Oh, the intensity of feeling between readers and their beloved books!
I love how this quote redirects my busy, distracted writerly mind.
My ultimate goal is not to rewrite four pages a day; it isn't to finish this draft by the end of August; it isn't even to lock in my morning date with my dictionary. (Though I do keep aiming for those good things!)
Nope, my goal is to write a book that readers love. Ultimately, my goal is to love readers, to love people. And I happen to be doing that by writing the best darned novels I can manage to write.
That's the real story. The true focus.
It's good to get those priorities right again. Otherwise I feel like I'm my own personal assistant, running around with an overflowing to-do list and too many extenuating circumstances and a terrible need for an extremely long vacation. I'm worried about editing, about word choice, about finding better support systems.
Busy, rushing, fractious.
But this quote gets me thinking like a reader again.
And I remember those reading experiences where I felt pulled into a vortex of words and ideas, when I did not stop reading until the book was done. Dillard is right: I always do want fiction to blow my whole day.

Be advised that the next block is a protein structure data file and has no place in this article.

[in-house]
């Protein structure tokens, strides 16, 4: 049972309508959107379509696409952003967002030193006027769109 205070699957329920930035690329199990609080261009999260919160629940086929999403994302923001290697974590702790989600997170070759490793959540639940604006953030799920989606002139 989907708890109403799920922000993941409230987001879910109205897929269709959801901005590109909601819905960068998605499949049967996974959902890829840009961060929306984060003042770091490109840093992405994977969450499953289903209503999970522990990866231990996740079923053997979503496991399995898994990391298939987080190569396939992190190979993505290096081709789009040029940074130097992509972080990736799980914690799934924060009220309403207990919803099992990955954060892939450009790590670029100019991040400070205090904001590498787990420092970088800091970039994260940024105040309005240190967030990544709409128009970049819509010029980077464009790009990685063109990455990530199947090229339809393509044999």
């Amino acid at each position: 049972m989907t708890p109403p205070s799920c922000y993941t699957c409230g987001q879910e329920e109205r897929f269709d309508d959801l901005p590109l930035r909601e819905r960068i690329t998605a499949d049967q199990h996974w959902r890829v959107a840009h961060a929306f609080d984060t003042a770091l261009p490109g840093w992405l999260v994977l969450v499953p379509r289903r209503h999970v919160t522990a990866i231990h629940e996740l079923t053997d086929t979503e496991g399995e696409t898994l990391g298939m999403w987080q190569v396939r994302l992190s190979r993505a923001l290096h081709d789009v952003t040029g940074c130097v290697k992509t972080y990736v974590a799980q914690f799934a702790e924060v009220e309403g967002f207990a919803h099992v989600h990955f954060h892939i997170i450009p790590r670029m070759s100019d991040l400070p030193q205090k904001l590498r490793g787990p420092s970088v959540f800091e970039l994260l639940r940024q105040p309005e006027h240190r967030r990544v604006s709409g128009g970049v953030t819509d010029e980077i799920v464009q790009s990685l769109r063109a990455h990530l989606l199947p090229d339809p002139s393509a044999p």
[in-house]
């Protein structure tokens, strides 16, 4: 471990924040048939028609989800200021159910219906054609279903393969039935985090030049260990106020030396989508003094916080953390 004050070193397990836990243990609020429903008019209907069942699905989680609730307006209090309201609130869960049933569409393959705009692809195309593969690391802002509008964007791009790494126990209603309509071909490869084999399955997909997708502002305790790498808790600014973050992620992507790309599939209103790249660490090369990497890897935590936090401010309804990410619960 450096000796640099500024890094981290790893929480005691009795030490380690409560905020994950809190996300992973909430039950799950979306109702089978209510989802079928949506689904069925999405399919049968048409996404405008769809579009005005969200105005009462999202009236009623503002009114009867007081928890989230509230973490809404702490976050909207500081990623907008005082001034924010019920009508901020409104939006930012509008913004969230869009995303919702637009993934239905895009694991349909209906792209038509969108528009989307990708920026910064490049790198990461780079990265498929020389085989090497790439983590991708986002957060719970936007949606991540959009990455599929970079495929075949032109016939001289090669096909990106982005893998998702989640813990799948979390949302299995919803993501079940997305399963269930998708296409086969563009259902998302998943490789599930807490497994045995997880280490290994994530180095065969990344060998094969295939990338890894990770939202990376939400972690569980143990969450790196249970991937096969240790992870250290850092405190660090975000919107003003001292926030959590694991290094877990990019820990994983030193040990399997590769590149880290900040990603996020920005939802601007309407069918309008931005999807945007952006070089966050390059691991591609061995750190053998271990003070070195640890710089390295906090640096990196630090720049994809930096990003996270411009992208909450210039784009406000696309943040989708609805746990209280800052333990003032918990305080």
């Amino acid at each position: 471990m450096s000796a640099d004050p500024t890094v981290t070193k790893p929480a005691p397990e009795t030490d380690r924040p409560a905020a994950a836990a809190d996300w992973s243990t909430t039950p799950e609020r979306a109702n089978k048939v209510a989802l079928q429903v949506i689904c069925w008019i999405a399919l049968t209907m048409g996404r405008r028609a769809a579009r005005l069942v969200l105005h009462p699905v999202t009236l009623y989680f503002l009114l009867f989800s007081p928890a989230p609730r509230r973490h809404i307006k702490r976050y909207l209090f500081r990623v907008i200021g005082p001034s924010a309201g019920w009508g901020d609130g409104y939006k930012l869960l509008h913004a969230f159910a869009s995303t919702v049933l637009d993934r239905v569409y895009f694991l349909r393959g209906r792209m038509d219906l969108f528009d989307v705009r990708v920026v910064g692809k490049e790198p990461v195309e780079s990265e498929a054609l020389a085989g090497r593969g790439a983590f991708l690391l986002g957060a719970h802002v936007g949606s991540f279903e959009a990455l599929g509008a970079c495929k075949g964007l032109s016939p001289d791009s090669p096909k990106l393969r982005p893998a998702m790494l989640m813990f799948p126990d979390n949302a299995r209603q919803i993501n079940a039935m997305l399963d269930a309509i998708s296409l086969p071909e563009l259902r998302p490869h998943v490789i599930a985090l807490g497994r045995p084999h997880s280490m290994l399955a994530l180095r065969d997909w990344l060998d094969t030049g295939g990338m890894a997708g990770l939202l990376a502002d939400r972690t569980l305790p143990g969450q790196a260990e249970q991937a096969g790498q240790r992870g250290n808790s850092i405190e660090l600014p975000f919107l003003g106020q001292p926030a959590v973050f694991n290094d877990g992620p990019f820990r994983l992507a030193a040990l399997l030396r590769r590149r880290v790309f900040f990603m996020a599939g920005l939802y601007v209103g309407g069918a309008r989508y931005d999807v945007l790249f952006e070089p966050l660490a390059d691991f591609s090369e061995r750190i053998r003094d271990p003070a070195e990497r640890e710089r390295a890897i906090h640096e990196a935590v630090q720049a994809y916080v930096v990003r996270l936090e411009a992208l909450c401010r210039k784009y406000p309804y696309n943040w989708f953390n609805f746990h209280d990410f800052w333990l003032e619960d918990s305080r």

Every single time.
I don't want readers to get to the last page of my novels and think, "Man, I bet this girl has her process down to a fine science. I bet she's well-rested every morning, and floats through her day like a benevolent fairy." (Sometimes I think this is the kind of writer I'm supposed to be.)
They're not going to close the book and think, "This one had a minimal to-do list. Good for her. She managed her time well."
I want them to close the book with their eyes wide. I want them so full of new ideas and character voices and settings that they can't sit still.
I want them to feel that the world is bigger, beauty is real, redemption is possible, and they are truly loved.
How I get the book done? It doesn't actually matter that much. Not really. Not in the long run.
Loving people, loving readers, writing the best darn books. That's what matters.
A book of fiction was a bomb. It was a land mine you wanted to go off. You wanted it to blow your whole day. -- Annie Dillard, from An American Childhood